There can be no doubt that the appearance of this volume of hitherto unpublished poems by Emily Dickinson is a literary event of first importance. To say less would be understatment.
The history of this remarbable book goes back to 1896 when, following the publication of "Poems", Third Series, Mabel Loomis Todd's painstaking work on the poems came to an abrupt end. The story surrounding it - an unfortunate episode lost in the obscurity of nearly fifty years - has bee told in "Ancestor's Brocade" by Mrs. Todd's daughter. In 1929, At the request of her mother, Millicent Todd Bingham unlocked the camphor wood box containing the poems of Emily Dickinson. There were hundreds of them: over half had never been published. Many had been neatly copied in ink and tied into small fascicles by the author, others, also in clear copy, were in numbered envelopes. The mass that remained were scribbled in pencil on scraps of paper, on the backs of old envelopes and advertisements. They were almost illegible. Punctuation in many cases was non-existant and often a choice of words or the division into lines and stanzas was left to the discretion of the future. The challange to the editor was tremendous. Mrs. Bingham has answered that challenge, giving years of exhausting devotion, patience and judgment to the task of copying, sorting, and correcting errors in transcription in order to present to the public this volume of over six hundred and fifty unpublished poems, many of which represent the poet's finest work, written in her fullest maturity.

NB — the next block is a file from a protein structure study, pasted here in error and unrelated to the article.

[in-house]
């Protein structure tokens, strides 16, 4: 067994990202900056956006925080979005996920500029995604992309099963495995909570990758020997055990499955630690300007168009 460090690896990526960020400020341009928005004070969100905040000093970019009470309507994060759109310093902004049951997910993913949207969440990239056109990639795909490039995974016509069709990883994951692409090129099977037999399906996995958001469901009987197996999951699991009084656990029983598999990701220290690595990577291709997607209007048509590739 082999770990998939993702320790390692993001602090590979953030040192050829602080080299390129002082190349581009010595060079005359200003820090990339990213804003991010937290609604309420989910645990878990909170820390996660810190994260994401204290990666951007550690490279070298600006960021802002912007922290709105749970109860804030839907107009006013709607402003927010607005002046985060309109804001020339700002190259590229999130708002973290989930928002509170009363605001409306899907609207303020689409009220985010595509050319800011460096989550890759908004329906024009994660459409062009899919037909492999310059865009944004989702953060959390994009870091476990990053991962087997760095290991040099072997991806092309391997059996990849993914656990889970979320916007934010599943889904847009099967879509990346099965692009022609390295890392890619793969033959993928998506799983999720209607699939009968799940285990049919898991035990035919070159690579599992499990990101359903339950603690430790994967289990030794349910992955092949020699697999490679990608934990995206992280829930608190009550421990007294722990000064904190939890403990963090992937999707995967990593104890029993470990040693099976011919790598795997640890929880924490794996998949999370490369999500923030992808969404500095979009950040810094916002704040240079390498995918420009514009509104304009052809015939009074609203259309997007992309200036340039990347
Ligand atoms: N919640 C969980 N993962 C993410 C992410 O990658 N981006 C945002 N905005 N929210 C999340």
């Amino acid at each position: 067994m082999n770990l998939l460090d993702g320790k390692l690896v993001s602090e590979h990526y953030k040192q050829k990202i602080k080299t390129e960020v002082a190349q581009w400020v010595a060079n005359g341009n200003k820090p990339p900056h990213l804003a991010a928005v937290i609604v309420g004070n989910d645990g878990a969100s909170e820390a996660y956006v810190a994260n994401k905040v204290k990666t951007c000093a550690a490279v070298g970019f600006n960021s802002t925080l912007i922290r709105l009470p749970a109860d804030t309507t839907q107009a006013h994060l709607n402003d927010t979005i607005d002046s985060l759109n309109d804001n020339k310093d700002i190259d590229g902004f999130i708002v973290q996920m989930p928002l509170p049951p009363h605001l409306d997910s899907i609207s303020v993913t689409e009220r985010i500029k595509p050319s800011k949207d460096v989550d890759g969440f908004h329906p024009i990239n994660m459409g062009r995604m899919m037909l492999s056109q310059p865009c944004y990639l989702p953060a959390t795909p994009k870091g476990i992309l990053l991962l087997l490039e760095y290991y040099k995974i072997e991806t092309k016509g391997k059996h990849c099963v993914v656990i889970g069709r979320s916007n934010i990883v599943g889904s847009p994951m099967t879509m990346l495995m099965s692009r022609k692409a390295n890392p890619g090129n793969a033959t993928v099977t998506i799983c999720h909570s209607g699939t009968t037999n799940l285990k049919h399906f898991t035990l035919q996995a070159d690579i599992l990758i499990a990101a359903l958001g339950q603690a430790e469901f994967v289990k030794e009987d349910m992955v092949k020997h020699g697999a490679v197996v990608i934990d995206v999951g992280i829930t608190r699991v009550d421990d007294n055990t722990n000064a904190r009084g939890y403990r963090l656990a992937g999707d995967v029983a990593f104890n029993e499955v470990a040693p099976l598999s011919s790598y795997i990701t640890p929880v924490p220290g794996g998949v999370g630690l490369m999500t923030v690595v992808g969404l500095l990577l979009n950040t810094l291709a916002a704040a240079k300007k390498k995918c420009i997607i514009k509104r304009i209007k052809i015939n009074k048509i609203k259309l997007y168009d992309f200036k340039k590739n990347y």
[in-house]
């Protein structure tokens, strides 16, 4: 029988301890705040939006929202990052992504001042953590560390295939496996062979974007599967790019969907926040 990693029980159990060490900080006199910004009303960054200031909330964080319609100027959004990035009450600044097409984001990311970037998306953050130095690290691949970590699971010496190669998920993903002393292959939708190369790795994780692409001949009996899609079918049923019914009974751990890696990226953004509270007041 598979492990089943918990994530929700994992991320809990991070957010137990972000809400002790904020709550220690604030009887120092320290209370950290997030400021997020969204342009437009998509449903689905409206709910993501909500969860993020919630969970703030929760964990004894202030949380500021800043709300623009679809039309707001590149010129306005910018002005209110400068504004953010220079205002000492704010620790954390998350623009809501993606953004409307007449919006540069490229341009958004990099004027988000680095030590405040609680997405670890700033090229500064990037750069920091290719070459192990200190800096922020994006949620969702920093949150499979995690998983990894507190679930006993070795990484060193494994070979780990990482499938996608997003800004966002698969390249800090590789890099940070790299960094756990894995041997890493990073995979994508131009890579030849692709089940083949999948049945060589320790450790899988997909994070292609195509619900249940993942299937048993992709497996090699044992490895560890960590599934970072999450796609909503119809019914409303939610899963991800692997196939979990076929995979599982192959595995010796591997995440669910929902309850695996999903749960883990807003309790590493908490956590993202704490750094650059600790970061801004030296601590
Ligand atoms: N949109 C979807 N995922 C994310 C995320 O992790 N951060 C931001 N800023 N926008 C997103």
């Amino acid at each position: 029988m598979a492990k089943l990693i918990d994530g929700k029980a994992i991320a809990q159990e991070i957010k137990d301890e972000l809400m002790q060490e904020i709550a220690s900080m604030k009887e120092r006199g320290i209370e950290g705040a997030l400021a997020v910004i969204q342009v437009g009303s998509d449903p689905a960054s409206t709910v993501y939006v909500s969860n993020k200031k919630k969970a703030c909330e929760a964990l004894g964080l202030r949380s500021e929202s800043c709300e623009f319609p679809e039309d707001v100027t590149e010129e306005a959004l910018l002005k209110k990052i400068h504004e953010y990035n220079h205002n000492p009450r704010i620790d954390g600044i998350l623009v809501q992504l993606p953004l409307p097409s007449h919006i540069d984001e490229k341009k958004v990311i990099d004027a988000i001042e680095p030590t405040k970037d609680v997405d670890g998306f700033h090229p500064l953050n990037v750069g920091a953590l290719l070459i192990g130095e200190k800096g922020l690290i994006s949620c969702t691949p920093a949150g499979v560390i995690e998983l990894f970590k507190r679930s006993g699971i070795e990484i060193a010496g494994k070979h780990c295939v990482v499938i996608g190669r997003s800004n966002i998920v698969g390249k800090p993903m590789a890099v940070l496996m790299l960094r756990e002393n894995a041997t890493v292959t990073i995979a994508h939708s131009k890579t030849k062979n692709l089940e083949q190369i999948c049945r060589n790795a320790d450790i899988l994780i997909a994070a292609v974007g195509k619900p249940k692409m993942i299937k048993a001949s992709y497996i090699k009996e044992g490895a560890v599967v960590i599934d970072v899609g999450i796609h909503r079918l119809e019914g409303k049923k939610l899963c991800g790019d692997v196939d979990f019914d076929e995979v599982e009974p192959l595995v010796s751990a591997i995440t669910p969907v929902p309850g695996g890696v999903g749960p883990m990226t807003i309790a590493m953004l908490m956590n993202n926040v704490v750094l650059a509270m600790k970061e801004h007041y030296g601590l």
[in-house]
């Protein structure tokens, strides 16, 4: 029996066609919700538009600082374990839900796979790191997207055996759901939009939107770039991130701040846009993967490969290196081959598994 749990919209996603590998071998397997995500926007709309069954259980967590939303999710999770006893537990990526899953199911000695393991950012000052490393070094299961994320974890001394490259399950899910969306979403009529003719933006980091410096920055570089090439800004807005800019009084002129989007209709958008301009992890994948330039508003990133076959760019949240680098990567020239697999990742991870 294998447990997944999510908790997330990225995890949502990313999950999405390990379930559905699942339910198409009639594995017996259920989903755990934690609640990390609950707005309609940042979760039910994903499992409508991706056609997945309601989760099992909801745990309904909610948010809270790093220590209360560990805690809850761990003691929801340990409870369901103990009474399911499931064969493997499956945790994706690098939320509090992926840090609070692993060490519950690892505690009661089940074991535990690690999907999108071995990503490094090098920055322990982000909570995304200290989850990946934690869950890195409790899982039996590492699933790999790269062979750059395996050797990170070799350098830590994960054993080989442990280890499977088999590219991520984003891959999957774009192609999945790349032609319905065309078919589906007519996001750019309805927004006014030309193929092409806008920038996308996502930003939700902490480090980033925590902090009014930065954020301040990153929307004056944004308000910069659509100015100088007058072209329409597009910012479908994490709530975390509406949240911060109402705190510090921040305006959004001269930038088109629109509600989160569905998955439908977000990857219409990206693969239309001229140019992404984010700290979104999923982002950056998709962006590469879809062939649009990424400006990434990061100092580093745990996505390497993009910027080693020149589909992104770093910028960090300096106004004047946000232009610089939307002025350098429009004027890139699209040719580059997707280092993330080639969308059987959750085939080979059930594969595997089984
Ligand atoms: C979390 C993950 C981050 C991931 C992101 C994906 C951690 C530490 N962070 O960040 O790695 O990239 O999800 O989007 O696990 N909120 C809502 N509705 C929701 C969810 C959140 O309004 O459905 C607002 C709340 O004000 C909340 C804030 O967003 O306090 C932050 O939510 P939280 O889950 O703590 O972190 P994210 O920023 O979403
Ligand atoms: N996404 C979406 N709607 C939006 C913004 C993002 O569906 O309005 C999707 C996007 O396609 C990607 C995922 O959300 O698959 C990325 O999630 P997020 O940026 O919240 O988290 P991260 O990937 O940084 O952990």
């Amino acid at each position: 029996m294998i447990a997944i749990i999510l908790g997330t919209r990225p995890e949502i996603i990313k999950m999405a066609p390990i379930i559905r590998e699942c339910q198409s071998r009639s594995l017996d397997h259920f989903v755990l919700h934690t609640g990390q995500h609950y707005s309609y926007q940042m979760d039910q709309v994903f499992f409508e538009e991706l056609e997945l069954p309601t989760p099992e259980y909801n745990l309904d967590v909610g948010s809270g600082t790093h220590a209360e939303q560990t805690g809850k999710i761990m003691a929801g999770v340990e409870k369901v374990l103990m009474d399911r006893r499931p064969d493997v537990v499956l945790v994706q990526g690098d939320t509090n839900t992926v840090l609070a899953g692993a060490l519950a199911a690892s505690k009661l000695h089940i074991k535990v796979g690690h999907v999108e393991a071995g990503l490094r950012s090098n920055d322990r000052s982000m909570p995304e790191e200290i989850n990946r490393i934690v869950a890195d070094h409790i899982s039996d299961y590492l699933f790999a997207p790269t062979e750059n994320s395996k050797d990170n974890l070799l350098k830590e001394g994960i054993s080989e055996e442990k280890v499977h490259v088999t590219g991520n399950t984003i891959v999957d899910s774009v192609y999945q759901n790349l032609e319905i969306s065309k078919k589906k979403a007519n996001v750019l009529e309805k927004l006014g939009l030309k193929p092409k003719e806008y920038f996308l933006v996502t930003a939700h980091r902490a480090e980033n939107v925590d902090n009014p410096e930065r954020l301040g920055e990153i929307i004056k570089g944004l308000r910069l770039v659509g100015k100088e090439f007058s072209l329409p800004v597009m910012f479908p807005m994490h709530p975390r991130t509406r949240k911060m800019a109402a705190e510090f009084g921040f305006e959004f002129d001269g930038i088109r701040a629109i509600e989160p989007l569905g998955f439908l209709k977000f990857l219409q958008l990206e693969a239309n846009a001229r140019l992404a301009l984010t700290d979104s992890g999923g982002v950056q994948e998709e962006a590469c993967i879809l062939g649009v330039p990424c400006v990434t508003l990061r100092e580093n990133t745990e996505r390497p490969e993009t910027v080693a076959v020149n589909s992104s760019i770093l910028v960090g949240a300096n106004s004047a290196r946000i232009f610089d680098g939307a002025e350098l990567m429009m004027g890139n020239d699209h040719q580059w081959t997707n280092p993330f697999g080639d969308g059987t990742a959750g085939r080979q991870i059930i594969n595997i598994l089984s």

The arrangement of the poems is of unusual interest, revealing the variety of subjects and the scope of the poet's insight. The book falls naturally into two parts. The first leads from the world without, the aspects of nature, into the revelation of human nature, of the ages of man from childhood to the mystery of death. It culminates in three groups of philosophical poems on the significance of life, many of which were written in Emily Dickinson's last years. The second part is devoted to occasional and persnal poems, bits of verse sent with gifts, and fragments that are brilliant in themselves. Mrs.Bingham has presented a chronology of expression both thoughtful and climactic.
The resulting volume is a gift of inestimable value to the large audience which has long recognized the genius of Emily Dickinson. Although her personal life was shrouded in mystery, the greatness of her work, acclaimed all over the world, is as fresh and exciting today as it was sixty years ago.
Mark Van Doren has written a foreword to the book.